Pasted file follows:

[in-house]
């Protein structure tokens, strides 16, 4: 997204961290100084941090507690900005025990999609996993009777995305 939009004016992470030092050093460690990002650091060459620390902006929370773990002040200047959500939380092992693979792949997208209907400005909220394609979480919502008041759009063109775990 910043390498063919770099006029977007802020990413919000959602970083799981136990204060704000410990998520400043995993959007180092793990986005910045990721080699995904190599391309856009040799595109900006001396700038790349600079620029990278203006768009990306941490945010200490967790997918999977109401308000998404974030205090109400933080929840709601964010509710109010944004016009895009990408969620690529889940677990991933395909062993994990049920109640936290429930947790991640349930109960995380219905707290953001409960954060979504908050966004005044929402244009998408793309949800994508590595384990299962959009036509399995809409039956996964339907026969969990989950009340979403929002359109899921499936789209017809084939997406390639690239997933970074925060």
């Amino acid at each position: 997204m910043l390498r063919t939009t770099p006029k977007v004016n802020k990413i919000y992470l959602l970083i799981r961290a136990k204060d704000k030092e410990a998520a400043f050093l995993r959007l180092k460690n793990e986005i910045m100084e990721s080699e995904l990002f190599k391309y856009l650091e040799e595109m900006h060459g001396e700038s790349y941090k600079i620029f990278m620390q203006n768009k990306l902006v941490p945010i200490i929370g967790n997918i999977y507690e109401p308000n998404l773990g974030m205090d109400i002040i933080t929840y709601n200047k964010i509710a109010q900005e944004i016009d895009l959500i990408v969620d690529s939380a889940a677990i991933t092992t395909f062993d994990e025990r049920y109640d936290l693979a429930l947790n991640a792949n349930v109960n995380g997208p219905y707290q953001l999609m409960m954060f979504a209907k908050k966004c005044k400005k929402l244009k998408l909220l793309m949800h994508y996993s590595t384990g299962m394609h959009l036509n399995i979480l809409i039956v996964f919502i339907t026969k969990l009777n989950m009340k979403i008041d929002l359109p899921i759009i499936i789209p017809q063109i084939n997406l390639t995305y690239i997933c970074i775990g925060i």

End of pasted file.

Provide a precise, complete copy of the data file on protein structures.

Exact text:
[in-house]
């Protein structure tokens, strides 16, 4: 997204961290100084941090507690900005025990999609996993009777995305 939009004016992470030092050093460690990002650091060459620390902006929370773990002040200047959500939380092992693979792949997208209907400005909220394609979480919502008041759009063109775990 910043390498063919770099006029977007802020990413919000959602970083799981136990204060704000410990998520400043995993959007180092793990986005910045990721080699995904190599391309856009040799595109900006001396700038790349600079620029990278203006768009990306941490945010200490967790997918999977109401308000998404974030205090109400933080929840709601964010509710109010944004016009895009990408969620690529889940677990991933395909062993994990049920109640936290429930947790991640349930109960995380219905707290953001409960954060979504908050966004005044929402244009998408793309949800994508590595384990299962959009036509399995809409039956996964339907026969969990989950009340979403929002359109899921499936789209017809084939997406390639690239997933970074925060």
């Amino acid at each position: 997204m910043l390498r063919t939009t770099p006029k977007v004016n802020k990413i919000y992470l959602l970083i799981r961290a136990k204060d704000k030092e410990a998520a400043f050093l995993r959007l180092k460690n793990e986005i910045m100084e990721s080699e995904l990002f190599k391309y856009l650091e040799e595109m900006h060459g001396e700038s790349y941090k600079i620029f990278m620390q203006n768009k990306l902006v941490p945010i200490i929370g967790n997918i999977y507690e109401p308000n998404l773990g974030m205090d109400i002040i933080t929840y709601n200047k964010i509710a109010q900005e944004i016009d895009l959500i990408v969620d690529s939380a889940a677990i991933t092992t395909f062993d994990e025990r049920y109640d936290l693979a429930l947790n991640a792949n349930v109960n995380g997208p219905y707290q953001l999609m409960m954060f979504a209907k908050k966004c005044k400005k929402l244009k998408l909220l793309m949800h994508y996993s590595t384990g299962m394609h959009l036509n399995i979480l809409i039956v996964f919502i339907t026969k969990l009777n989950m009340k979403i008041d929002l359109p899921i759009i499936i789209p017809q063109i084939n997406l390639t995305y690239i997933c970074i775990g925060i």